IFJ Supports Coalition Protests Over Threats to Public Broadcaster in Israel

The International Federation of Journalists

(IFJ) is backing protest demonstrations in support of the Israeli Broadcasting

Authority (IBA) led by the Jerusalem Journalists Association, a group within

the National Federation of Israeli Journalists, which is an IFJ affiliate.

"Journalists and other media staff are angry

that their working rights are being threatened as well as the rights of Israeli

citizens to an independent public broadcaster," said Aidan White, IFJ General

Secretary. "We fully support our Israeli colleagues because Israel, like any other vibrant and

democratic society, needs public service broadcasting, free of political and

commercial interference. It is particularly important for a broadcaster that

addresses a fragmented audience representing different languages and

communities inside and outside the country."

The IBA faces closure following difficult relations

between staff and management. The crisis at the IBA in recent weeks had

prevented satellite broadcasts and telephone interviews outside the studios.

The broadcaster's problems are compounded by tense relations between the IBA

and the Finance Ministry and other parts of government that consider that public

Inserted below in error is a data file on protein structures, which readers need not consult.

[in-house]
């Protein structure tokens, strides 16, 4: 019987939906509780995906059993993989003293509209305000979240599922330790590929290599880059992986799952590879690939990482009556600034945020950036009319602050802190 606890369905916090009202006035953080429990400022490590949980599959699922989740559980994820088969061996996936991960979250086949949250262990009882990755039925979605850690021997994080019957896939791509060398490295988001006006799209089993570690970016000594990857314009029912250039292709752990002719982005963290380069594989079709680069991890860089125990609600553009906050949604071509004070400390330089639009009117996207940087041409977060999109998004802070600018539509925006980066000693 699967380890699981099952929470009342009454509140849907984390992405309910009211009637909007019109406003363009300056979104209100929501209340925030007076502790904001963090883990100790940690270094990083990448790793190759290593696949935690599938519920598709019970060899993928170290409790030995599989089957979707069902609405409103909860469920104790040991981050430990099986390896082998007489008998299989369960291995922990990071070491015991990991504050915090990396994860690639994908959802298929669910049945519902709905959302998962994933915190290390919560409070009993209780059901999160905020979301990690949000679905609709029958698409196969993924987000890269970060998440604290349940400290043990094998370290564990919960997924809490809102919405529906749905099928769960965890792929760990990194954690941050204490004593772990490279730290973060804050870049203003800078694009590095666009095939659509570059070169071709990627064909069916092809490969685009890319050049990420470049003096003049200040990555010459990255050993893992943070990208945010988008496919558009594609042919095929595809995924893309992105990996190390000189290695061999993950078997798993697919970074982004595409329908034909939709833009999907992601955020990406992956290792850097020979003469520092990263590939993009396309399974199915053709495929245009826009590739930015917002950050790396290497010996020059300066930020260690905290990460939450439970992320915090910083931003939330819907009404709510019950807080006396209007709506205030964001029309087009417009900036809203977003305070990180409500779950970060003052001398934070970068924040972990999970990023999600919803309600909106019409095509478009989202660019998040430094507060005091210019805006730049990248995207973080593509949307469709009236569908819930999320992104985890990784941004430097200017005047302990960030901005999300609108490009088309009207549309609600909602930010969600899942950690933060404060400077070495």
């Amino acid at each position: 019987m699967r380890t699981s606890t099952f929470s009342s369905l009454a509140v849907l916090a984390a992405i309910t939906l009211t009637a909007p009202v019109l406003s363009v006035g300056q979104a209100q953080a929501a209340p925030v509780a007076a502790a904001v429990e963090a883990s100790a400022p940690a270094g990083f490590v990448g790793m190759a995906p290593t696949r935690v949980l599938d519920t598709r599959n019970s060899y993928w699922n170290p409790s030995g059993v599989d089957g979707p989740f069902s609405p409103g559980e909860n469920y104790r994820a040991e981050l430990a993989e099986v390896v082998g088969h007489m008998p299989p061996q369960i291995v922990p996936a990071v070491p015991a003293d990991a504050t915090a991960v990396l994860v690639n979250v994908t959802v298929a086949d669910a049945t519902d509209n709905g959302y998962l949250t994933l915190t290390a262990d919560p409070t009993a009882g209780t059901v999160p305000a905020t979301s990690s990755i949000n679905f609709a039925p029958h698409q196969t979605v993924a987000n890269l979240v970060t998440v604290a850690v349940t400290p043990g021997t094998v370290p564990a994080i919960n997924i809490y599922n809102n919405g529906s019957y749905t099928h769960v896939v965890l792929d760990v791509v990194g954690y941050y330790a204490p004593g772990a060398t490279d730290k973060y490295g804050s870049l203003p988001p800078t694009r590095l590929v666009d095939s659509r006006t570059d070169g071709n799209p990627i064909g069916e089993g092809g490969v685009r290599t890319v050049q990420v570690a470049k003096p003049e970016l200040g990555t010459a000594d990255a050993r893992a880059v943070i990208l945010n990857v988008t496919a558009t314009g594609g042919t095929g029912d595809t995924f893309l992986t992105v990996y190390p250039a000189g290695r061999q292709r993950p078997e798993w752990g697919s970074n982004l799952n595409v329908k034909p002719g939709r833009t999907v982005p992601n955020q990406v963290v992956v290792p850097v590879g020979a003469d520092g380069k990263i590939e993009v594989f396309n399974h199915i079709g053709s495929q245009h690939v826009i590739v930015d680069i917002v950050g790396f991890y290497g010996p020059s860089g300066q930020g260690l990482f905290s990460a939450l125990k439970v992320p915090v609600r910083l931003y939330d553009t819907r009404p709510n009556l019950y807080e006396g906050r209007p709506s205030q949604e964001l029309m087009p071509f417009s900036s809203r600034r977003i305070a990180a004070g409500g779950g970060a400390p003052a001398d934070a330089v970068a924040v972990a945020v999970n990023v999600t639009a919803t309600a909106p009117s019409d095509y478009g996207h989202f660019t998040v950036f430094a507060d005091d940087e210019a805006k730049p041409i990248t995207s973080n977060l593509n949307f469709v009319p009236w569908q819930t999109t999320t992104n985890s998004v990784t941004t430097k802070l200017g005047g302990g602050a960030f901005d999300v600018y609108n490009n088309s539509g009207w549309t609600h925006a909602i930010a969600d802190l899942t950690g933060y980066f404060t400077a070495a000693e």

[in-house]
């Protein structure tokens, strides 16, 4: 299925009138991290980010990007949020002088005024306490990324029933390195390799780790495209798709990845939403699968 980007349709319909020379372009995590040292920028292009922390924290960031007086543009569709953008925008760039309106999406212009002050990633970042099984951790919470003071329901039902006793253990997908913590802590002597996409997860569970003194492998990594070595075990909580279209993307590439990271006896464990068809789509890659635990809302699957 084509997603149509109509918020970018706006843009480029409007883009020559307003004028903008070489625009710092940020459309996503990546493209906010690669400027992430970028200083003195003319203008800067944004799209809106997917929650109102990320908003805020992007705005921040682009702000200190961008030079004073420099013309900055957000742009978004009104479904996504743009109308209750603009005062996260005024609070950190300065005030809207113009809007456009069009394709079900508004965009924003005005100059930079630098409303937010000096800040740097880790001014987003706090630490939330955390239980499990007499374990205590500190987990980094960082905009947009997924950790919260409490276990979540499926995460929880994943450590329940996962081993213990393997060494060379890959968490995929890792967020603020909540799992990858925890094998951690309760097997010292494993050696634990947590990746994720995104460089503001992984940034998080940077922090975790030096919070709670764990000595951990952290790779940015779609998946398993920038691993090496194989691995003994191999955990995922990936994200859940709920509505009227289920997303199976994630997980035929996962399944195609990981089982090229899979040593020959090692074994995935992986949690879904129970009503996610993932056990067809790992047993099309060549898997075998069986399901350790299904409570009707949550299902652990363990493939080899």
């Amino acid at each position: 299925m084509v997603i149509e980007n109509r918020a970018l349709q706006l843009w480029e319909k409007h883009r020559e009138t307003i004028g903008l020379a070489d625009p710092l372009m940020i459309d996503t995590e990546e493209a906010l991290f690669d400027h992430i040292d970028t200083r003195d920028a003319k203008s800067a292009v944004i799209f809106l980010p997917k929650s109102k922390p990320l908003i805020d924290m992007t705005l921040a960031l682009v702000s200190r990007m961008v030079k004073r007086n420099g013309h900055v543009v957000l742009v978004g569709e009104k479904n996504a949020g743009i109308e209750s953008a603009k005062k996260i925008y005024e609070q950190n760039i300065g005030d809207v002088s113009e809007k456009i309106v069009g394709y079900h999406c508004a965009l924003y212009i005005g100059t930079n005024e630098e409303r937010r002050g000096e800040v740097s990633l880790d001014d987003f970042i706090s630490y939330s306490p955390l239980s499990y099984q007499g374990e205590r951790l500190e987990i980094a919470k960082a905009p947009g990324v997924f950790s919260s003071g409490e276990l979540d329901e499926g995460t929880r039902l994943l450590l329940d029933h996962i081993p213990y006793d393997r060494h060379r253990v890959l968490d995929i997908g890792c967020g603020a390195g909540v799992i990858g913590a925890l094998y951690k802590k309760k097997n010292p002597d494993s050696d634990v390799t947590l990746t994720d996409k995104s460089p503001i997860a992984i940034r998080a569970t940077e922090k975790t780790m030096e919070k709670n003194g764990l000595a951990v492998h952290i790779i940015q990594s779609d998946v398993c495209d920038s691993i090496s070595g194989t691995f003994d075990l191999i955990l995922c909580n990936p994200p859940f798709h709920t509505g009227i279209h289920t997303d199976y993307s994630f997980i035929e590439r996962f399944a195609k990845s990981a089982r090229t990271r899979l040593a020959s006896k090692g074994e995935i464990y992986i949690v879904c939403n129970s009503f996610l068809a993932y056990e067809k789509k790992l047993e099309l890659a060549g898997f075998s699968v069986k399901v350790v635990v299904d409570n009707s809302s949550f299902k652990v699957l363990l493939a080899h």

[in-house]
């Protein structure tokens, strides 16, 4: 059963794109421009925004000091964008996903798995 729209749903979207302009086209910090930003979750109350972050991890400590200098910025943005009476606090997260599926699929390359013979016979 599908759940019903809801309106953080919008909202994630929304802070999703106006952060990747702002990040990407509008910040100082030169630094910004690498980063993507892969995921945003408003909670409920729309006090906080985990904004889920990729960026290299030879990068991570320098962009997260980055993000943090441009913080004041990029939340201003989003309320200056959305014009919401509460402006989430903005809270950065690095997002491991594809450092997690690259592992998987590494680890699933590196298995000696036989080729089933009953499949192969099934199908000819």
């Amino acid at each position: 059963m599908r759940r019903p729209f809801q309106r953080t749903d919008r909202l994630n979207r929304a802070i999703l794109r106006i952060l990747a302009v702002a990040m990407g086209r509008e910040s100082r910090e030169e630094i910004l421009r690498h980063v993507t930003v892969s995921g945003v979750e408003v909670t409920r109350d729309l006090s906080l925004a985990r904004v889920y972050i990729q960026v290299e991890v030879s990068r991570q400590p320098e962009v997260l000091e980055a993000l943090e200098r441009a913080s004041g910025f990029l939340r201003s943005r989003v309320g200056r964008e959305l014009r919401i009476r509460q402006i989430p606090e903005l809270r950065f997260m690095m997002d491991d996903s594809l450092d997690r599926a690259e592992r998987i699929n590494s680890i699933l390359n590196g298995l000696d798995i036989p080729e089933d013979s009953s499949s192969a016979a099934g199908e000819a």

broadcasting is no longer necessary in the country.

"A public broadcaster is a must if we want to

touch and investigate serious issues without political or commercial

interference" said the newly-elected Chairman of the Jerusalem Journalists'

Association Dany Zaken.

A broad coalition of supporters of the IBA, from

the media, art, politics and civil society movement, recently held

a demonstration outside Beit Sokolov in Tel Aviv to protest against the threats

of closure of the IBA. Another

demonstration was held in Jerusalem

in front of the Knesset, with leading parliament members from all parts of the

political map coming out to join and show support. Israeli President Shimon Peres also spoke with Prime Minister Binyamin

Netanyahu, Finance Minister Yuval Steinitz and Ofer Eini, the head of the

Histadrut labor federation in order to find a way of the crisis of public

broadcasting in Israel.


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The IFJ represents over 600,000 journalists in 125

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